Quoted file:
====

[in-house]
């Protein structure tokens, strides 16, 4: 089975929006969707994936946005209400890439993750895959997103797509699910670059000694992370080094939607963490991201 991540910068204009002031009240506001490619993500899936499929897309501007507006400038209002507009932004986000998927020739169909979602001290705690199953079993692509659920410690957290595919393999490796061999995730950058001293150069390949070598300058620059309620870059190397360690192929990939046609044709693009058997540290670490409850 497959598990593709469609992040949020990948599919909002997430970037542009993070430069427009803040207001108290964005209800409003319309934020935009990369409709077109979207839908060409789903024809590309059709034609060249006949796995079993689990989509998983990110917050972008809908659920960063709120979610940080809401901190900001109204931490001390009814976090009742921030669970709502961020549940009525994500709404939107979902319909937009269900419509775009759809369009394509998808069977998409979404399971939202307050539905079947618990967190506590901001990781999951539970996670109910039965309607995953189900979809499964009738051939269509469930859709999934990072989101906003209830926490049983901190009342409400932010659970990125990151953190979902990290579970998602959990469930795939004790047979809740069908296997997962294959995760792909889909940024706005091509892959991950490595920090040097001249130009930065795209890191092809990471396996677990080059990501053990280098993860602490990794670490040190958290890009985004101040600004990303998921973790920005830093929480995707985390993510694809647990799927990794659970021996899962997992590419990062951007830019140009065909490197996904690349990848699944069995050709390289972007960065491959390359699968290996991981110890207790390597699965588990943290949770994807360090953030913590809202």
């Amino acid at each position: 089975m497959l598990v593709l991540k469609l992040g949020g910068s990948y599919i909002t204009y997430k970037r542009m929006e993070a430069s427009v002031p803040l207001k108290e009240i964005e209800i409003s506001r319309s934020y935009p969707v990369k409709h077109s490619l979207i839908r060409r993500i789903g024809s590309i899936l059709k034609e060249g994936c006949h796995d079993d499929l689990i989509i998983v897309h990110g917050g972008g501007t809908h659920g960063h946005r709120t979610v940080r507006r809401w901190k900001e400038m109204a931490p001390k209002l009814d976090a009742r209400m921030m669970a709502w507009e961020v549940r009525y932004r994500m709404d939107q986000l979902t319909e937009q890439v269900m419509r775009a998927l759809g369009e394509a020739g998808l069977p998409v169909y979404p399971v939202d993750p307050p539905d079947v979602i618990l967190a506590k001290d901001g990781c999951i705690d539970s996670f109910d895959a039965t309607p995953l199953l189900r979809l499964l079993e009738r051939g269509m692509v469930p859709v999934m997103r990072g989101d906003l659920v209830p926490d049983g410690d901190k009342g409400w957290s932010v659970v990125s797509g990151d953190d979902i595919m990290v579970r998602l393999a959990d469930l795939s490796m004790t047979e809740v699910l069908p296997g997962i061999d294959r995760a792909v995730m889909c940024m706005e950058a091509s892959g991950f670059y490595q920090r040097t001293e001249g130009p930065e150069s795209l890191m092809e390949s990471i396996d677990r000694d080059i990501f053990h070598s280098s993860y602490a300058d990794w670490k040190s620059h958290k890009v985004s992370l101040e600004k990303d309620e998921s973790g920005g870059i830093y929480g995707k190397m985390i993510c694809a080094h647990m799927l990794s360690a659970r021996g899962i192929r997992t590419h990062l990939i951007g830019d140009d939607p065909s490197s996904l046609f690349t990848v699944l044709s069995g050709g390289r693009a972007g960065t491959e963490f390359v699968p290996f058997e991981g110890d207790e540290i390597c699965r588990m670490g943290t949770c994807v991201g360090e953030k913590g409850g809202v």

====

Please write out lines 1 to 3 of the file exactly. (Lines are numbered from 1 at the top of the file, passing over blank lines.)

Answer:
[in-house]
């Protein structure tokens, strides 16, 4: 089975929006969707994936946005209400890439993750895959997103797509699910670059000694992370080094939607963490991201 991540910068204009002031009240506001490619993500899936499929897309501007507006400038209002507009932004986000998927020739169909979602001290705690199953079993692509659920410690957290595919393999490796061999995730950058001293150069390949070598300058620059309620870059190397360690192929990939046609044709693009058997540290670490409850 497959598990593709469609992040949020990948599919909002997430970037542009993070430069427009803040207001108290964005209800409003319309934020935009990369409709077109979207839908060409789903024809590309059709034609060249006949796995079993689990989509998983990110917050972008809908659920960063709120979610940080809401901190900001109204931490001390009814976090009742921030669970709502961020549940009525994500709404939107979902319909937009269900419509775009759809369009394509998808069977998409979404399971939202307050539905079947618990967190506590901001990781999951539970996670109910039965309607995953189900979809499964009738051939269509469930859709999934990072989101906003209830926490049983901190009342409400932010659970990125990151953190979902990290579970998602959990469930795939004790047979809740069908296997997962294959995760792909889909940024706005091509892959991950490595920090040097001249130009930065795209890191092809990471396996677990080059990501053990280098993860602490990794670490040190958290890009985004101040600004990303998921973790920005830093929480995707985390993510694809647990799927990794659970021996899962997992590419990062951007830019140009065909490197996904690349990848699944069995050709390289972007960065491959390359699968290996991981110890207790390597699965588990943290949770994807360090953030913590809202």
């Amino acid at each position: 089975m497959l598990v593709l991540k469609l992040g949020g910068s990948y599919i909002t204009y997430k970037r542009m929006e993070a430069s427009v002031p803040l207001k108290e009240i964005e209800i409003s506001r319309s934020y935009p969707v990369k409709h077109s490619l979207i839908r060409r993500i789903g024809s590309i899936l059709k034609e060249g994936c006949h796995d079993d499929l689990i989509i998983v897309h990110g917050g972008g501007t809908h659920g960063h946005r709120t979610v940080r507006r809401w901190k900001e400038m109204a931490p001390k209002l009814d976090a009742r209400m921030m669970a709502w507009e961020v549940r009525y932004r994500m709404d939107q986000l979902t319909e937009q890439v269900m419509r775009a998927l759809g369009e394509a020739g998808l069977p998409v169909y979404p399971v939202d993750p307050p539905d079947v979602i618990l967190a506590k001290d901001g990781c999951i705690d539970s996670f109910d895959a039965t309607p995953l199953l189900r979809l499964l079993e009738r051939g269509m692509v469930p859709v999934m997103r990072g989101d906003l659920v209830p926490d049983g410690d901190k009342g409400w957290s932010v659970v990125s797509g990151d953190d979902i595919m990290v579970r998602l393999a959990d469930l795939s490796m004790t047979e809740v699910l069908p296997g997962i061999d294959r995760a792909v995730m889909c940024m706005e950058a091509s892959g991950f670059y490595q920090r040097t001293e001249g130009p930065e150069s795209l890191m092809e390949s990471i396996d677990r000694d080059i990501f053990h070598s280098s993860y602490a300058d990794w670490k040190s620059h958290k890009v985004s992370l101040e600004k990303d309620e998921s973790g920005g870059i830093y929480g995707k190397m985390i993510c694809a080094h647990m799927l990794s360690a659970r021996g899962i192929r997992t590419h990062l990939i951007g830019d140009d939607p065909s490197s996904l046609f690349t990848v699944l044709s069995g050709g390289r693009a972007g960065t491959e963490f390359v699968p290996f058997e991981g110890d207790e540290i390597c699965r588990m670490g943290t949770c994807v991201g360090e953030k913590g409850g809202v």